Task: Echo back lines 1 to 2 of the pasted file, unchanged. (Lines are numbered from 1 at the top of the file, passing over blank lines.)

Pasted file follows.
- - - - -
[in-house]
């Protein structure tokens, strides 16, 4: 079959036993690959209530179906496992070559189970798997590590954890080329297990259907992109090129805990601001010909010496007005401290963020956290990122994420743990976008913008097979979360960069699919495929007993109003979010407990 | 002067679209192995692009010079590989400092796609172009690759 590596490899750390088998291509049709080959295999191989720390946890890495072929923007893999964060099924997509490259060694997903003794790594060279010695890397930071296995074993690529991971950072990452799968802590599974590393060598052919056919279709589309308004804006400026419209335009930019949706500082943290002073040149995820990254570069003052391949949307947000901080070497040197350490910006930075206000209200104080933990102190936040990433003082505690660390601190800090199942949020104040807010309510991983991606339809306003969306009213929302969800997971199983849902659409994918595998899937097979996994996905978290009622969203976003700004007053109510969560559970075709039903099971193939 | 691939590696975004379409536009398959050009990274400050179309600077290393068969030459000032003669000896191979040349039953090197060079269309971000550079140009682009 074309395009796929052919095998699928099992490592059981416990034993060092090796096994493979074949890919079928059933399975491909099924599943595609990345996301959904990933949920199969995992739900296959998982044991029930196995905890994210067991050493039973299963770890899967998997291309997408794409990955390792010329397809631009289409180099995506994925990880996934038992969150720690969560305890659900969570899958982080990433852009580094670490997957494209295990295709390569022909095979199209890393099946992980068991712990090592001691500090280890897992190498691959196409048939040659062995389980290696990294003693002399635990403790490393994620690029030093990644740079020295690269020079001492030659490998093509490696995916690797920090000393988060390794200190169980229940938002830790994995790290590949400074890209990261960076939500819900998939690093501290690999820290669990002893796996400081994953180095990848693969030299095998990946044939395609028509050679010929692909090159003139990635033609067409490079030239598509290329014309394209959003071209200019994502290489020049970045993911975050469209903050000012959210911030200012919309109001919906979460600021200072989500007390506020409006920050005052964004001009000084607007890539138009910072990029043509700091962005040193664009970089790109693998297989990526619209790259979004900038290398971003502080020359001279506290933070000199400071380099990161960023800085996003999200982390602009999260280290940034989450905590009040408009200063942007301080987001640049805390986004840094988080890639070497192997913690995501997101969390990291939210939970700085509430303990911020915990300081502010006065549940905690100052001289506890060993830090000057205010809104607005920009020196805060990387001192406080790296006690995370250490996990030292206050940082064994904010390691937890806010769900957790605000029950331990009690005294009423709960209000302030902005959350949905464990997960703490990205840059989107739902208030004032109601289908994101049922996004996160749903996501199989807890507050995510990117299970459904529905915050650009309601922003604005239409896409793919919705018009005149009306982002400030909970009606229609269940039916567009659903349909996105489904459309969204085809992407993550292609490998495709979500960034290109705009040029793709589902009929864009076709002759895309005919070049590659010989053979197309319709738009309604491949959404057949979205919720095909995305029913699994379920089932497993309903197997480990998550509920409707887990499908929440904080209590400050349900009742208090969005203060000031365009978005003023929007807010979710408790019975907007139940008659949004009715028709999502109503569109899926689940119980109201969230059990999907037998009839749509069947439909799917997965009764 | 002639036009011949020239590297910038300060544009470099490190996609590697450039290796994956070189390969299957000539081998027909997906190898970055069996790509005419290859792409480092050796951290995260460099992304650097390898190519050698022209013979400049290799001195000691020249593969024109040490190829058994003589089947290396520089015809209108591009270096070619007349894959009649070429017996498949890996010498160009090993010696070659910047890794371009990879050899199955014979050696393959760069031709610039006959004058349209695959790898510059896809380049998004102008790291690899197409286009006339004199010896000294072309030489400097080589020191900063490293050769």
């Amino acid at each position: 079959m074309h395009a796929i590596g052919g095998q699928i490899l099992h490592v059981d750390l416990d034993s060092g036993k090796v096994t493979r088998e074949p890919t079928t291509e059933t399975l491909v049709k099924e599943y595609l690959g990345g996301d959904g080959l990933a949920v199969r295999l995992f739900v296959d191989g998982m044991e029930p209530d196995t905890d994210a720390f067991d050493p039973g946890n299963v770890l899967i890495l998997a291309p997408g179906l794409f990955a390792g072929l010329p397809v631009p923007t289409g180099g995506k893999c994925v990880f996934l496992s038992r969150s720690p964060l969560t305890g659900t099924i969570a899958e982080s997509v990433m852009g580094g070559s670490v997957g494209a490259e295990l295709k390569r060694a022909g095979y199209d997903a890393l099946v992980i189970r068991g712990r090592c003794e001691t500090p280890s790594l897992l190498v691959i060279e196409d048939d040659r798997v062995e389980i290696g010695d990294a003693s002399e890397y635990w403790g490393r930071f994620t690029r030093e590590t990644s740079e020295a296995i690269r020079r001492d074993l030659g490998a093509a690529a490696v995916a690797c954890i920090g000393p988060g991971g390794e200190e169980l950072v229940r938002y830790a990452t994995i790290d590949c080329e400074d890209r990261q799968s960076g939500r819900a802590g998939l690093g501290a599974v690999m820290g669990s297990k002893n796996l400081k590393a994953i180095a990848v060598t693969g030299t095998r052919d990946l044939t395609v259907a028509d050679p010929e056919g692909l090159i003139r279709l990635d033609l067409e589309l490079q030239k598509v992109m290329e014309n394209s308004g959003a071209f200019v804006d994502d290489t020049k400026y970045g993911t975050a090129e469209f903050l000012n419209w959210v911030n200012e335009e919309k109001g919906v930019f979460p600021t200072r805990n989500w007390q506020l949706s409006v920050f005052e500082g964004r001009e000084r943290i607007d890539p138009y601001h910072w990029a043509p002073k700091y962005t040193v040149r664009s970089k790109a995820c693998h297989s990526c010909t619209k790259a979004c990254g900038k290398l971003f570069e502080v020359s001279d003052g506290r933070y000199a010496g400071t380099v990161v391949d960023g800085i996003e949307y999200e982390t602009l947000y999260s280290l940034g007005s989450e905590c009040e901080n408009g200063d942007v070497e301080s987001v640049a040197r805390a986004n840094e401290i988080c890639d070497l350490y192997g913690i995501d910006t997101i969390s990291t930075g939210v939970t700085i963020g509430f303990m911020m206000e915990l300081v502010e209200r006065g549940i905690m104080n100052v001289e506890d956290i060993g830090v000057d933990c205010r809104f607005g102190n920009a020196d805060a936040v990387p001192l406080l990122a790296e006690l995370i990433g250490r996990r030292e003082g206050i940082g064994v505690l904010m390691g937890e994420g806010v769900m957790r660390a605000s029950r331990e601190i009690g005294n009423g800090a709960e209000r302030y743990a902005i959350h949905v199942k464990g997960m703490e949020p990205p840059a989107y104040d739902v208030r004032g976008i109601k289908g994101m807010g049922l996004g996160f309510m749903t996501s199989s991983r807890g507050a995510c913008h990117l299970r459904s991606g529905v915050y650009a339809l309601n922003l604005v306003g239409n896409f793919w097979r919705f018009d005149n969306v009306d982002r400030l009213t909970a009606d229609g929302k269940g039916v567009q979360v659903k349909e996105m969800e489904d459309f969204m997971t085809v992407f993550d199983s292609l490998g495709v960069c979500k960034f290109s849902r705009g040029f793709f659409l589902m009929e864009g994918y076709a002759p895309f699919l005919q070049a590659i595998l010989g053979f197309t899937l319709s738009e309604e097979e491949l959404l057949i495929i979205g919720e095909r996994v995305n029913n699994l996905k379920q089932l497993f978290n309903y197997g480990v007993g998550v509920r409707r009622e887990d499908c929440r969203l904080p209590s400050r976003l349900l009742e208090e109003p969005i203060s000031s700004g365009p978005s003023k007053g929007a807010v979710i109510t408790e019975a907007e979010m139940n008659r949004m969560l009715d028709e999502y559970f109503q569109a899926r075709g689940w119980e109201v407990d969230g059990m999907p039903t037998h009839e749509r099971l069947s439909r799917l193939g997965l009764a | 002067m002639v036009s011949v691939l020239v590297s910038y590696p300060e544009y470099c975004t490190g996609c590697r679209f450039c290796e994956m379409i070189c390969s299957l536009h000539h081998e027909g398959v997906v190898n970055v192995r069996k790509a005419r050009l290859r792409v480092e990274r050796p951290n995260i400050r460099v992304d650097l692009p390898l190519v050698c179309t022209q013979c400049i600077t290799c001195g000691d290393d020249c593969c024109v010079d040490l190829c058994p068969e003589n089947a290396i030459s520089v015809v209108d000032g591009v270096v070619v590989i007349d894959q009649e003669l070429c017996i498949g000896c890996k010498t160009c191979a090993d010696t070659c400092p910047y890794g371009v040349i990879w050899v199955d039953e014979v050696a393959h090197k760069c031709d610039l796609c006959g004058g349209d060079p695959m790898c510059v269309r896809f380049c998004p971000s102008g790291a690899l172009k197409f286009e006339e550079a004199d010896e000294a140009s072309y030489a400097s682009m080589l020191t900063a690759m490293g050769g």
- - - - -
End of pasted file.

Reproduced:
[in-house]
């Protein structure tokens, strides 16, 4: 079959036993690959209530179906496992070559189970798997590590954890080329297990259907992109090129805990601001010909010496007005401290963020956290990122994420743990976008913008097979979360960069699919495929007993109003979010407990 | 002067679209192995692009010079590989400092796609172009690759 590596490899750390088998291509049709080959295999191989720390946890890495072929923007893999964060099924997509490259060694997903003794790594060279010695890397930071296995074993690529991971950072990452799968802590599974590393060598052919056919279709589309308004804006400026419209335009930019949706500082943290002073040149995820990254570069003052391949949307947000901080070497040197350490910006930075206000209200104080933990102190936040990433003082505690660390601190800090199942949020104040807010309510991983991606339809306003969306009213929302969800997971199983849902659409994918595998899937097979996994996905978290009622969203976003700004007053109510969560559970075709039903099971193939 | 691939590696975004379409536009398959050009990274400050179309600077290393068969030459000032003669000896191979040349039953090197060079269309971000550079140009682009 074309395009796929052919095998699928099992490592059981416990034993060092090796096994493979074949890919079928059933399975491909099924599943595609990345996301959904990933949920199969995992739900296959998982044991029930196995905890994210067991050493039973299963770890899967998997291309997408794409990955390792010329397809631009289409180099995506994925990880996934038992969150720690969560305890659900969570899958982080990433852009580094670490997957494209295990295709390569022909095979199209890393099946992980068991712990090592001691500090280890897992190498691959196409048939040659062995389980290696990294003693002399635990403790490393994620690029030093990644740079020295690269020079001492030659490998093509490696995916690797920090000393988060390794200190169980229940938002830790994995790290590949400074890209990261960076939500819900998939690093501290690999820290669990002893796996400081994953180095990848693969030299095998990946044939395609028509050679010929692909090159003139990635033609067409490079030239598509290329014309394209959003071209200019994502290489020049970045993911975050469209903050000012959210911030200012919309109001919906979460600021200072989500007390506020409006920050005052964004001009000084607007890539138009910072990029043509700091962005040193664009970089790109693998297989990526619209790259979004900038290398971003502080020359001279506290933070000199400071380099990161960023800085996003999200982390602009999260280290940034989450905590009040408009200063942007301080987001640049805390986004840094988080890639070497192997913690995501997101969390990291939210939970700085509430303990911020915990300081502010006065549940905690100052001289506890060993830090000057205010809104607005920009020196805060990387001192406080790296006690995370250490996990030292206050940082064994904010390691937890806010769900957790605000029950331990009690005294009423709960209000302030902005959350949905464990997960703490990205840059989107739902208030004032109601289908994101049922996004996160749903996501199989807890507050995510990117299970459904529905915050650009309601922003604005239409896409793919919705018009005149009306982002400030909970009606229609269940039916567009659903349909996105489904459309969204085809992407993550292609490998495709979500960034290109705009040029793709589902009929864009076709002759895309005919070049590659010989053979197309319709738009309604491949959404057949979205919720095909995305029913699994379920089932497993309903197997480990998550509920409707887990499908929440904080209590400050349900009742208090969005203060000031365009978005003023929007807010979710408790019975907007139940008659949004009715028709999502109503569109899926689940119980109201969230059990999907037998009839749509069947439909799917997965009764 | 002639036009011949020239590297910038300060544009470099490190996609590697450039290796994956070189390969299957000539081998027909997906190898970055069996790509005419290859792409480092050796951290995260460099992304650097390898190519050698022209013979400049290799001195000691020249593969024109040490190829058994003589089947290396520089015809209108591009270096070619007349894959009649070429017996498949890996010498160009090993010696070659910047890794371009990879050899199955014979050696393959760069031709610039006959004058349209695959790898510059896809380049998004102008790291690899197409286009006339004199010896000294072309030489400097080589020191900063490293050769």